Shelf Awareness

(NOTE: Based on time elapsed since the posting of this entry, the BS-o-meter calculates this is 13.266% likely to be something that Ferrett now regrets.)

Like many devoted readers, I had a shelf in my room dedicated to “books I wanted to read.”  Whenever I got a book that I was ZOMG EXCITED about, I’d put it on the To-Read Bookshelf, because otherwise my books had a habit of wandering away.
So every time I was tempted to purchase a new book, I’d go to the To-Read Bookshelf and ask, “Is it more interesting than these?”  Often?  It was.  Or I’d go, “Ooh, that’s right, I wanted to read that Robert Bennett book” and take it down.
As the time went on, though, my To-Read Bookshelf expanded to two shelves, then three, then an entire bookcase.  And I noted that some books had been there since I instigated the To-Read Bookshelf, stubbornly remaining even as I devoured new and more exciting books.
I eventually realized that they were not books I wanted to read.
They were books I wanted to have read.
And there is a distinction there, since the “Best Of Gene Wolfe” sits there, the favorite of many authors who I adore, a smart series of dense stories I don’t actually enjoy but would be very smart if I had read them.  That’s right next to the series of faerie-tale-inspired authors who my friends love, and I would have much better conversations with them if I’d read them.  Which is next to that dreary fantasy series I feel I should finish, and would feel like I’d checked off a task when I’d finished the last two books.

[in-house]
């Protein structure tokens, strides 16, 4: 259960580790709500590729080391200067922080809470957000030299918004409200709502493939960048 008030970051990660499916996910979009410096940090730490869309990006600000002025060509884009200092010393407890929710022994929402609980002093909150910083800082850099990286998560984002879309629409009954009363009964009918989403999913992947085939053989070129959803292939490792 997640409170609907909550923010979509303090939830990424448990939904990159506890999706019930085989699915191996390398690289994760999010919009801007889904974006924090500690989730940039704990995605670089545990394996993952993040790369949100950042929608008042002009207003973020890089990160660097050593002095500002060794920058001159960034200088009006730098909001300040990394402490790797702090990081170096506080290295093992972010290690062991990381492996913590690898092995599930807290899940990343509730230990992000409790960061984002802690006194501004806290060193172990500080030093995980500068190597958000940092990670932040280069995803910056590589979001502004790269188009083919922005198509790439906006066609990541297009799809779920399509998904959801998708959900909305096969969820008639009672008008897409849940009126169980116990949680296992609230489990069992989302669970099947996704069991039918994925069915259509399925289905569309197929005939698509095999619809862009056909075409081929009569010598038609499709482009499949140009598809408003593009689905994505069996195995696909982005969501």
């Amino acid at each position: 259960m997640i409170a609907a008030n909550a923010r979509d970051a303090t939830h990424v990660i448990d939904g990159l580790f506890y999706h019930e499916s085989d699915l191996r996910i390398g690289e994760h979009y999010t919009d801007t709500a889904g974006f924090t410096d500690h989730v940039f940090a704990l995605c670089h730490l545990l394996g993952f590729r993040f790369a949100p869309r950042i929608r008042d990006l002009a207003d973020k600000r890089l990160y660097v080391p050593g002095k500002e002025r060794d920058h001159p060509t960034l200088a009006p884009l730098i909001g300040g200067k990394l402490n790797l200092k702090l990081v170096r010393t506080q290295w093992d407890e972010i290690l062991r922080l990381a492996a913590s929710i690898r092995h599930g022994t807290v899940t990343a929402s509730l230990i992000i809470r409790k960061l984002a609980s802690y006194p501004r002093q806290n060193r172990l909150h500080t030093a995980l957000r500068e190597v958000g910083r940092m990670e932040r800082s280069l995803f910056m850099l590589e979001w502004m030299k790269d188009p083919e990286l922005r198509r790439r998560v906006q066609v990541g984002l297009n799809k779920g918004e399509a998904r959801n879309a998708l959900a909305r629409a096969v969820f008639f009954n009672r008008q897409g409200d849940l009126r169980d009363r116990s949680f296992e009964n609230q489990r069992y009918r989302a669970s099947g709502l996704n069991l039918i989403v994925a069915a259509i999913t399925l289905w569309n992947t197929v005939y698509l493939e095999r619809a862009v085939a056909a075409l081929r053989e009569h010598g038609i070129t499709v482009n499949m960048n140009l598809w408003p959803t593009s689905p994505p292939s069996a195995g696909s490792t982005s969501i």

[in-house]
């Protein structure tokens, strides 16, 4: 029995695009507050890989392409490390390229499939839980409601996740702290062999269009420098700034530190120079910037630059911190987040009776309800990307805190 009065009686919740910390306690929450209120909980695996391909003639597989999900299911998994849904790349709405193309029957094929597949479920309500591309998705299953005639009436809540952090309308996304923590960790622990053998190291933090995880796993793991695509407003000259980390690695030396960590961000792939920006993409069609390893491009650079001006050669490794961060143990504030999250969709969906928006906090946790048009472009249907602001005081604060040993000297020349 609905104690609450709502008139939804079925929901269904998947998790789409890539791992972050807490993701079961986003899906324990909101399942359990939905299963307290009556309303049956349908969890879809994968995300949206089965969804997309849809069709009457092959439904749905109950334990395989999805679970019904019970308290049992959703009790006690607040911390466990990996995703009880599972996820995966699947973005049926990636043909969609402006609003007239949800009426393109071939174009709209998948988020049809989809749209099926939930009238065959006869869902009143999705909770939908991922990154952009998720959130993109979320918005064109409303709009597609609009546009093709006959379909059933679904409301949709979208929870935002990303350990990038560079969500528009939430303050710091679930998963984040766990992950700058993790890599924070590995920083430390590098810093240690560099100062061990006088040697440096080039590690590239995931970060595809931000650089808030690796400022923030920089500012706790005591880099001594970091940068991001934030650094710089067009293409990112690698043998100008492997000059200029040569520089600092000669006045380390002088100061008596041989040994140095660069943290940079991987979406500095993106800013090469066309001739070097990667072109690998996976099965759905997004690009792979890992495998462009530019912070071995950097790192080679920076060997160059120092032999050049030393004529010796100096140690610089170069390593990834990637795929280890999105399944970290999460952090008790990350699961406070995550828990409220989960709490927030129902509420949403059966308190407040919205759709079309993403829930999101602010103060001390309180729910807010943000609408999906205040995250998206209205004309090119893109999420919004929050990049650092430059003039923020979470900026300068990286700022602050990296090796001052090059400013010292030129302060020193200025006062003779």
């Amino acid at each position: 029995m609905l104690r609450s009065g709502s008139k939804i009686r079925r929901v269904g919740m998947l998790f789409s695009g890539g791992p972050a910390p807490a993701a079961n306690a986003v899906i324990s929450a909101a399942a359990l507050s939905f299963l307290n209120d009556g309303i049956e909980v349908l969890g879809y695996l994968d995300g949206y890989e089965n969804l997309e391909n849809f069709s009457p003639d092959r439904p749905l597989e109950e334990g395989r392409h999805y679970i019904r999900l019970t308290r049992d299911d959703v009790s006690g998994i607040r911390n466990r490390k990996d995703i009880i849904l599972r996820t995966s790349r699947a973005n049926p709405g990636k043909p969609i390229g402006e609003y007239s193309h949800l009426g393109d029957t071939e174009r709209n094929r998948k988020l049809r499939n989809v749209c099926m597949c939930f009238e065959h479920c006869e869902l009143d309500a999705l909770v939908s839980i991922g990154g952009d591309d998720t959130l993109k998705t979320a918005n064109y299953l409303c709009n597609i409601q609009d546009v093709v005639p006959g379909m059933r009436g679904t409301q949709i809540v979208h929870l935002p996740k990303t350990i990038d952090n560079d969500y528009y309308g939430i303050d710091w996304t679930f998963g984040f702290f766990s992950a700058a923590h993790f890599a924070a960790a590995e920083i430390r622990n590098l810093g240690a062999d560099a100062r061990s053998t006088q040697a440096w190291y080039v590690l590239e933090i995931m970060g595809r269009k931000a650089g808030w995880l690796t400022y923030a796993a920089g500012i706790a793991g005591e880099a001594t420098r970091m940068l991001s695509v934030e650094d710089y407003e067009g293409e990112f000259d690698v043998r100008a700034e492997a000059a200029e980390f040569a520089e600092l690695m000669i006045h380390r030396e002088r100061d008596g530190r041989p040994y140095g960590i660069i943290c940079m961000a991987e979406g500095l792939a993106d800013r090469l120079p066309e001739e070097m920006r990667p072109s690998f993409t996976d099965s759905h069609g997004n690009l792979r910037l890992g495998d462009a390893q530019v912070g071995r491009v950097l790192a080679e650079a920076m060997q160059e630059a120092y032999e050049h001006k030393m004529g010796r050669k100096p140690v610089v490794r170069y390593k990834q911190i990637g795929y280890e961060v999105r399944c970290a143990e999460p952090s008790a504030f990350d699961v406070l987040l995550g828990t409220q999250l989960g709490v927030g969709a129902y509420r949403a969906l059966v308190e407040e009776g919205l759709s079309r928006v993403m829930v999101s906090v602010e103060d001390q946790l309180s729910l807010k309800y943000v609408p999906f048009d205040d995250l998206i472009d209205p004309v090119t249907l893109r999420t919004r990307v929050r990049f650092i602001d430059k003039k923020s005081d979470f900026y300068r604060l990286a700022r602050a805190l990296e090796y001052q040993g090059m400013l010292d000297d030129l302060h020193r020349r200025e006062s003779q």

But boy, did I not look forward to picking them off the shelf.
Once I started making that distinction between “want to do” and “want to have done,” it seemed to be everywhere.  I don’t want to exercise; I want the satisfaction of having done it.  I don’t want to eat healthy foods; I want the satisfaction of having eaten them.  The “have done” chores feel good after completion, but there is no joy in the process – not the way I feel about writing, which is a “want to do” activity.
Now that I know this, I can draw the task.  I have to make room in my life for the “have done” tasks, like exercise, because left to my own devices I’m never going to drift towards them naturally.  I have to set aside time and say, “This is what you will do” and drag myself towards it, then feel vaguely triumphant when complete.  And I have reorganized my books so that the “want to reads” are all on that top shelf, and I put the “want to have reads” on the bottom shelf, where they acquire a fascinating patina of dust as I tell myself that yes, some day I will have done that.
I don’t want to throw them away.  There’s a value in doing things that are good to have done.  I learn more, and often get greater results out of the things I should have done.
But not today.  Today I’m reading the things I want to.  And that’s a lovely distinction to understand why these books get finished and others do not.

1 Comment

  1. Marc
    Jan 10, 2014

    I also divide my “to read” shelf in two tiers.
    What I do then to ensure that I read everything is that I first read two books from tier 2 and only then I read one book from tier 1. That’s my way of self disciplining.


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